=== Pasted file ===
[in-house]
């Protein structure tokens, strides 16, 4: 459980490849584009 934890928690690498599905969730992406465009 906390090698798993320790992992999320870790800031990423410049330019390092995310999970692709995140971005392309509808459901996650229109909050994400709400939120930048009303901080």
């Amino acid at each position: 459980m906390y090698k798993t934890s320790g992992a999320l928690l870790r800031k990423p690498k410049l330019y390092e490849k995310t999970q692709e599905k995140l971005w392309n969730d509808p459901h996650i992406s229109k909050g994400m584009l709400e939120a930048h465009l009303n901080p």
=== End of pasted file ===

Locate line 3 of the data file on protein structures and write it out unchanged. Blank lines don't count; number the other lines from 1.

């Amino acid at each position: 459980m906390y090698k798993t934890s320790g992992a999320l928690l870790r800031k990423p690498k410049l330019y390092e490849k995310t999970q692709e599905k995140l971005w392309n969730d509808p459901h996650i992406s229109k909050g994400m584009l709400e939120a930048h465009l009303n901080p």